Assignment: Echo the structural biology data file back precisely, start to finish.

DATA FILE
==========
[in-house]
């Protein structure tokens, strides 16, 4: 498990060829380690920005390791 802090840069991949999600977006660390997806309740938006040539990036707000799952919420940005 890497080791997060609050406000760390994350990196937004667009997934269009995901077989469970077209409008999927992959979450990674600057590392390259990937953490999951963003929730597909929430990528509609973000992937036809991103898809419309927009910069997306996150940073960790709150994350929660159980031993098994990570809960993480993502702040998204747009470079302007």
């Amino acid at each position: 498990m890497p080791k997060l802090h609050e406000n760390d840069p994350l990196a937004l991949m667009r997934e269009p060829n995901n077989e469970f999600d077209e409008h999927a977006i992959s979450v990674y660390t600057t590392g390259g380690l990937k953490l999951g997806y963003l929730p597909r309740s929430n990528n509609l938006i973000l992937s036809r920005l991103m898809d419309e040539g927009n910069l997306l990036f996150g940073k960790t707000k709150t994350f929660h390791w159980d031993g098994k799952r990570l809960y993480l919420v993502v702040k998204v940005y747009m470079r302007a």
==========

[in-house]
């Protein structure tokens, strides 16, 4: 498990060829380690920005390791 802090840069991949999600977006660390997806309740938006040539990036707000799952919420940005 890497080791997060609050406000760390994350990196937004667009997934269009995901077989469970077209409008999927992959979450990674600057590392390259990937953490999951963003929730597909929430990528509609973000992937036809991103898809419309927009910069997306996150940073960790709150994350929660159980031993098994990570809960993480993502702040998204747009470079302007």
């Amino acid at each position: 498990m890497p080791k997060l802090h609050e406000n760390d840069p994350l990196a937004l991949m667009r997934e269009p060829n995901n077989e469970f999600d077209e409008h999927a977006i992959s979450v990674y660390t600057t590392g390259g380690l990937k953490l999951g997806y963003l929730p597909r309740s929430n990528n509609l938006i973000l992937s036809r920005l991103m898809d419309e040539g927009n910069l997306l990036f996150g940073k960790t707000k709150t994350f929660h390791w159980d031993g098994k799952r990570l809960y993480l919420v993502v702040k998204v940005y747009m470079r302007a």